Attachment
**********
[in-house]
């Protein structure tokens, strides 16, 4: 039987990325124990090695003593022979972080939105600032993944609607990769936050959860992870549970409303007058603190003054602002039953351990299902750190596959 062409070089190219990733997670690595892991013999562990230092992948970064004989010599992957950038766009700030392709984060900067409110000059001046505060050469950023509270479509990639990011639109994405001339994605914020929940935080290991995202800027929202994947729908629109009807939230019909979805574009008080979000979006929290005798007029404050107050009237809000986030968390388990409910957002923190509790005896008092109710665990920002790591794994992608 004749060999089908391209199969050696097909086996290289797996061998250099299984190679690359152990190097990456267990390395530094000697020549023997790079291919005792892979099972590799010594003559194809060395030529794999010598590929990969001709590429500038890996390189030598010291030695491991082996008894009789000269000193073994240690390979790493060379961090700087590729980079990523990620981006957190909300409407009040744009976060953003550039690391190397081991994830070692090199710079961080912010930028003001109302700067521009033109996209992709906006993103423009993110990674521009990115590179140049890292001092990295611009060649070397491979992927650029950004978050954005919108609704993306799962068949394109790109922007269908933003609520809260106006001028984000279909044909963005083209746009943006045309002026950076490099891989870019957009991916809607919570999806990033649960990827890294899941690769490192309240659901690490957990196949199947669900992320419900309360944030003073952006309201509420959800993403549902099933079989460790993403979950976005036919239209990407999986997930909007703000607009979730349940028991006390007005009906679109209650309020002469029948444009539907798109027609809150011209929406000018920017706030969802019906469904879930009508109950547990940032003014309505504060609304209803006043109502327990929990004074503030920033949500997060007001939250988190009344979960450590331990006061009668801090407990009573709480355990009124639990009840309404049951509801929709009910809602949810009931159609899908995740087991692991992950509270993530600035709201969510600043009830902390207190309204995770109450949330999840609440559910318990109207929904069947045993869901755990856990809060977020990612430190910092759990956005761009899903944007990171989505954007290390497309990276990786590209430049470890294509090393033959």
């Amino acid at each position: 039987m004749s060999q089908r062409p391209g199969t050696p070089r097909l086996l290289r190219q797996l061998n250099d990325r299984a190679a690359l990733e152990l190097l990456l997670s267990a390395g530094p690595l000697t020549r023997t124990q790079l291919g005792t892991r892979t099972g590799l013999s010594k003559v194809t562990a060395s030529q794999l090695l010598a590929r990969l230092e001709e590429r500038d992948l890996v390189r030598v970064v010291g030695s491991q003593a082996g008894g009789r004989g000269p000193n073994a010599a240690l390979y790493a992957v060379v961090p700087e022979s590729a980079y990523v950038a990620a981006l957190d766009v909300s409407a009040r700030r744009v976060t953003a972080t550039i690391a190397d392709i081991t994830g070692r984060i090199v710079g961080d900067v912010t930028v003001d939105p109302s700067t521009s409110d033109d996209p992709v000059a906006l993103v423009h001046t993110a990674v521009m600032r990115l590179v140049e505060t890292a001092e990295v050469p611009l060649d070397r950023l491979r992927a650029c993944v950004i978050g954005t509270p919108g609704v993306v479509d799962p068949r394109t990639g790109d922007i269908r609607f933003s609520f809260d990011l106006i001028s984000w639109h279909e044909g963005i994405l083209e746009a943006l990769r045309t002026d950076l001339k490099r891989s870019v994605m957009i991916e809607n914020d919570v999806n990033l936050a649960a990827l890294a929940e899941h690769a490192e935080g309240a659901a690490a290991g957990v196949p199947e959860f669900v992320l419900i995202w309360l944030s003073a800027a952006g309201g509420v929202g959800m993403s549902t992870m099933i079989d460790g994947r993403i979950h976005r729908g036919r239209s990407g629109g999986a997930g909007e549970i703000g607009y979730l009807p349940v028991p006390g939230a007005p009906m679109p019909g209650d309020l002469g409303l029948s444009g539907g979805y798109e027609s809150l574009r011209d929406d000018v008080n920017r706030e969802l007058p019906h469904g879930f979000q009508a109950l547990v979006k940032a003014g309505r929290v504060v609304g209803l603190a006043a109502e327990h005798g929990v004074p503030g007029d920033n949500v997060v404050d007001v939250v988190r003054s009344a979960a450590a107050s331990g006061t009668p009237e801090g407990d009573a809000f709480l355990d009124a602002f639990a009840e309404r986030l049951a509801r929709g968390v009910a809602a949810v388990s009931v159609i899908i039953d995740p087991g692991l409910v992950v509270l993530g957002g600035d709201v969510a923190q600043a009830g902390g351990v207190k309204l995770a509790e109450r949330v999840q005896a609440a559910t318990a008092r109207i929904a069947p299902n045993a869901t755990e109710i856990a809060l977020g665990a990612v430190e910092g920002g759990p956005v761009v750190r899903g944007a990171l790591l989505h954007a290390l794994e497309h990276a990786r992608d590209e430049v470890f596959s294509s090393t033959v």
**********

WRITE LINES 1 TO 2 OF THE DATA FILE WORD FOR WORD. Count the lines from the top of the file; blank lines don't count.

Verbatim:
[in-house]
């Protein structure tokens, strides 16, 4: 039987990325124990090695003593022979972080939105600032993944609607990769936050959860992870549970409303007058603190003054602002039953351990299902750190596959 062409070089190219990733997670690595892991013999562990230092992948970064004989010599992957950038766009700030392709984060900067409110000059001046505060050469950023509270479509990639990011639109994405001339994605914020929940935080290991995202800027929202994947729908629109009807939230019909979805574009008080979000979006929290005798007029404050107050009237809000986030968390388990409910957002923190509790005896008092109710665990920002790591794994992608 004749060999089908391209199969050696097909086996290289797996061998250099299984190679690359152990190097990456267990390395530094000697020549023997790079291919005792892979099972590799010594003559194809060395030529794999010598590929990969001709590429500038890996390189030598010291030695491991082996008894009789000269000193073994240690390979790493060379961090700087590729980079990523990620981006957190909300409407009040744009976060953003550039690391190397081991994830070692090199710079961080912010930028003001109302700067521009033109996209992709906006993103423009993110990674521009990115590179140049890292001092990295611009060649070397491979992927650029950004978050954005919108609704993306799962068949394109790109922007269908933003609520809260106006001028984000279909044909963005083209746009943006045309002026950076490099891989870019957009991916809607919570999806990033649960990827890294899941690769490192309240659901690490957990196949199947669900992320419900309360944030003073952006309201509420959800993403549902099933079989460790993403979950976005036919239209990407999986997930909007703000607009979730349940028991006390007005009906679109209650309020002469029948444009539907798109027609809150011209929406000018920017706030969802019906469904879930009508109950547990940032003014309505504060609304209803006043109502327990929990004074503030920033949500997060007001939250988190009344979960450590331990006061009668801090407990009573709480355990009124639990009840309404049951509801929709009910809602949810009931159609899908995740087991692991992950509270993530600035709201969510600043009830902390207190309204995770109450949330999840609440559910318990109207929904069947045993869901755990856990809060977020990612430190910092759990956005761009899903944007990171989505954007290390497309990276990786590209430049470890294509090393033959």